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Samuel Yirga – Guzo



Ethiopian pianist and composer, Samuel Yirga is a young man with a bold vision and a voracious appetite. His debut recording titled Guzo – the Amharic word for journey – has been hailed as “an eclectic affair demonstrating impressive range” and “an updated version of Ethio jazz.”

Yirga’s personal journey is equally intriguing. As a child he devoured Ethiopian pop music, American R&B and other forms of contemporary music. Yet he received little to no encouragement from his parents who believed that music would distract him from his studies. At the age of 16 he auditioned at Addis Ababa’s Yared School of Music (the only higher governmental school in Ethiopia) and remarkably, came in third out of 2500 applicants without playing an instrument. When he announced his desire to pursue a career as a professional musician his father’s immediate reaction was, “We don’t need azmary (people of a lower class) in our house!” To make matters worse music educators attempted to discourage him from playing the piano on the grounds that his hands were too small and he was tossed out of a prestigious school for experimenting too much.

To his credit Yirga pulled himself together and plunged into Addis Ababa’s local music scene, where he honed his “chops” by sitting in with local bands whose repertoires ranged from Ethiopian music, classical music, Ethio jazz, salsa, funk and everything in between. Since then Yirga has performed and recorded with the Addis Funk Band, Nubian Arc and the UK/Ethiopian collective, Dub Colossus.

Guzo was recorded in Addis Ababa and Real World Studios in England. Essentially the album contains four segments: mesmerizing solo piano pieces, Ethio jazz (Ethiopian music with a jazz tinge), American jazz, funk and R&B. Yirga’s guests include, the Creole Choir of Cuba (formerly known as Grupo Vocal Desandann) and vocalists from Britain, Nigeria and Ethiopia. “It’s hard to decide who will listen to the album,” says Yirga, “but my aim is to show everyone what I have and have many audiences.”

Here’s a sampling of some of my favorite tracks:

Track 1 – Abet Abet: is a traditional love song which features the raw and melodic notes of the Ethiopian one-stringed fiddle, the messenqo. Recorded in Addis, Girza is accompanied by some of Ethiopia’s best young traditional instrumentalists.

Track 2 – Drop Me There: This piano solo written by Girza features three of Ethiopian music’s distinctive melodic scales and was written at Real World Studios last winter. “It was very quiet there,” says Sammy of his time at Real World, “so I could really feel every note when I played.”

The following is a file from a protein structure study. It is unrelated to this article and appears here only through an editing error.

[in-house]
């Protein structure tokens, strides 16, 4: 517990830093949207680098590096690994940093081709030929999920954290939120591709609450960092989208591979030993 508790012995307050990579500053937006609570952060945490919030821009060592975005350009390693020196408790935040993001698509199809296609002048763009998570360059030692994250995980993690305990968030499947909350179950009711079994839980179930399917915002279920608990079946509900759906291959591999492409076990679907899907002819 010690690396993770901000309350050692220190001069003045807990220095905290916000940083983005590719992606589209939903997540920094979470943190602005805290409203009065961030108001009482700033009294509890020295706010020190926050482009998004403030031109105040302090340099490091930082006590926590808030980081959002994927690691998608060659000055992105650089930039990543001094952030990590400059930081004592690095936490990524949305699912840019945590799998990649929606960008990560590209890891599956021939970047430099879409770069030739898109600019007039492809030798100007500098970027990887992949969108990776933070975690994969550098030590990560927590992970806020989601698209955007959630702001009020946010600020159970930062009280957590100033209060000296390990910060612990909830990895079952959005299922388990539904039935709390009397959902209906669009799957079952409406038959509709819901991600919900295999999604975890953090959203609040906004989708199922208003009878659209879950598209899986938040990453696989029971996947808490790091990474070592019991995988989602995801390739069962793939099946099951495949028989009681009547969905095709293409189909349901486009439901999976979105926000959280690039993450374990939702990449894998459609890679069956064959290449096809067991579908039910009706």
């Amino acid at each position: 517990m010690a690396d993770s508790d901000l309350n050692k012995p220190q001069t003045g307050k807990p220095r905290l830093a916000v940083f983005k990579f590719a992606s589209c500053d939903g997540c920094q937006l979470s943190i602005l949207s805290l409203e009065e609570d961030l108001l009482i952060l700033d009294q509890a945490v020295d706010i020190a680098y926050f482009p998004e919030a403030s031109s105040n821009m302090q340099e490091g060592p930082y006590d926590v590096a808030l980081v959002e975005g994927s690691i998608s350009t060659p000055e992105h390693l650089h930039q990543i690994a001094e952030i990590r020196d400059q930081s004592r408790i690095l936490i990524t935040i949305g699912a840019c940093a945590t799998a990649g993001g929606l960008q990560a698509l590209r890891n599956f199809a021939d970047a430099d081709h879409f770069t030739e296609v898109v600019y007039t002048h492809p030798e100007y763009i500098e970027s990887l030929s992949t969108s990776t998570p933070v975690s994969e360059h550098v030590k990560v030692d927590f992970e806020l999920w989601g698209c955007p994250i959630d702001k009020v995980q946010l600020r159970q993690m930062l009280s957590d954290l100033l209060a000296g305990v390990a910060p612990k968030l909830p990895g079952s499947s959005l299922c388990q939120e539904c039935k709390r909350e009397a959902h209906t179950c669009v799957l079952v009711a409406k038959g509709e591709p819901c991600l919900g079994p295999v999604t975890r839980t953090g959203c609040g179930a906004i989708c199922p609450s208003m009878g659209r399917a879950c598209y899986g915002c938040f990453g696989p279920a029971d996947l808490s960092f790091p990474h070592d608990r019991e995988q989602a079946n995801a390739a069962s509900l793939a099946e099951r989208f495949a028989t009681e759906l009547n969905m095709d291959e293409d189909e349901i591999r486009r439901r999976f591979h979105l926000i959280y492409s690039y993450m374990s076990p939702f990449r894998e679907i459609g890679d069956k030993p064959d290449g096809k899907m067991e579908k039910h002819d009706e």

Track 6 – I am the Black Gold of the Sun: This song features guest vocalists The Creole Choir of Cuba, Nicolette and Mel Gara and is a re-working of the 1970s psychedelic soul classic. The three sets of vocals are underpinned by the funk-laden chords and flourishes of Sammy’s jazz-infused piano playing. Page chose the song to cover because of Sammy’s love of 1970s and ’80s American music, and brought in those artists because together they told the story of a journey from Africa to the Caribbean, via the Middle East and Europe.

Track 8 – My Head: An upbeat Latin number recorded in the UK with the Dub Colossus horn section. The track reminds me of Mulatu Astatke’s early recordings where the Latin tinge is strong. For the adventurous, check out The Ethiopian Quintet’s Afro Latin Soul series (Volumes 1 & 2). Available at:

I should mention that Real World Records is not your typical record label. The company was founded by Womad (World of Music Arts and Dance) and Peter Gabriel and its ongoing mission is to provide artists around the world access to state-of-the art recording facilities. The label is renowned for bringing together musicians who share an empathy with music rather than a shared cultural background. Real World continues to push the boundaries via new artists, new recording methods and new meeting points for musicians from all over the world.

Guzo has yet to receive the attention it deserves stateside however it is currently at the number one spot on the I Tunes UK charts in the World Music category. Not since the Golden Age of Ethiopian Music has there been such a flurry of new music coming out of Ethiopia. Realize it or not Girza’s philosophy coincides with American artists such as pianist Robert Glasper, bassist Esperanza Spalding and singer/songwriter Jose James, who move between different styles with remarkable fluidity and prefer not to be confined to any particular style. Keep your eyes and ears on Samuel Girza. In spite of the odds, he is going places.

For Additional Information, Samples and Live Concert Footage visit:

Recommended Listening

The Ethiopian Quintet – Afro Latin Soul Volumes 1 and 2
(Worthy Records, 1966)

Multau Astatke – The Story of Ethio Jazz (1965-1975) New York – Addis London
(Strut Records, 2009)

Dub Colossus – Addis Through the Looking Glass

Tracks: Abet Abet, Tiwista, Ferma Ena Wereket, Ye Bati Koyita, Nou Se Soleil, I am the Black Gold of the Sun, Dance With the Legend, My Head, Drop Me There, The Blues of Wollo, African Diaspora.

Personnel: Samuel Yirga: whistle, piano, Fender Rhodes piano, midi keyboard; Nicolette: vocals on tracks 6, 11; The Creole Choir of Cuba: vocals on tracks 5, 6; Mel Gara: vocals on track 6.

Samuel Yirga on the Web:

Label: Real World Records

Release date: September 2012

Reviewed by: New York Co-Editor, Tomas Peña

A graduate of Empire State College with a dual major in journalism and Latin American studies, Tomas Peña has spent years applying his knowledge and writing skills to the promotion of great musicians. A specialist in the crossroads between jazz and Latin music, Peña has written extensively on the subject.

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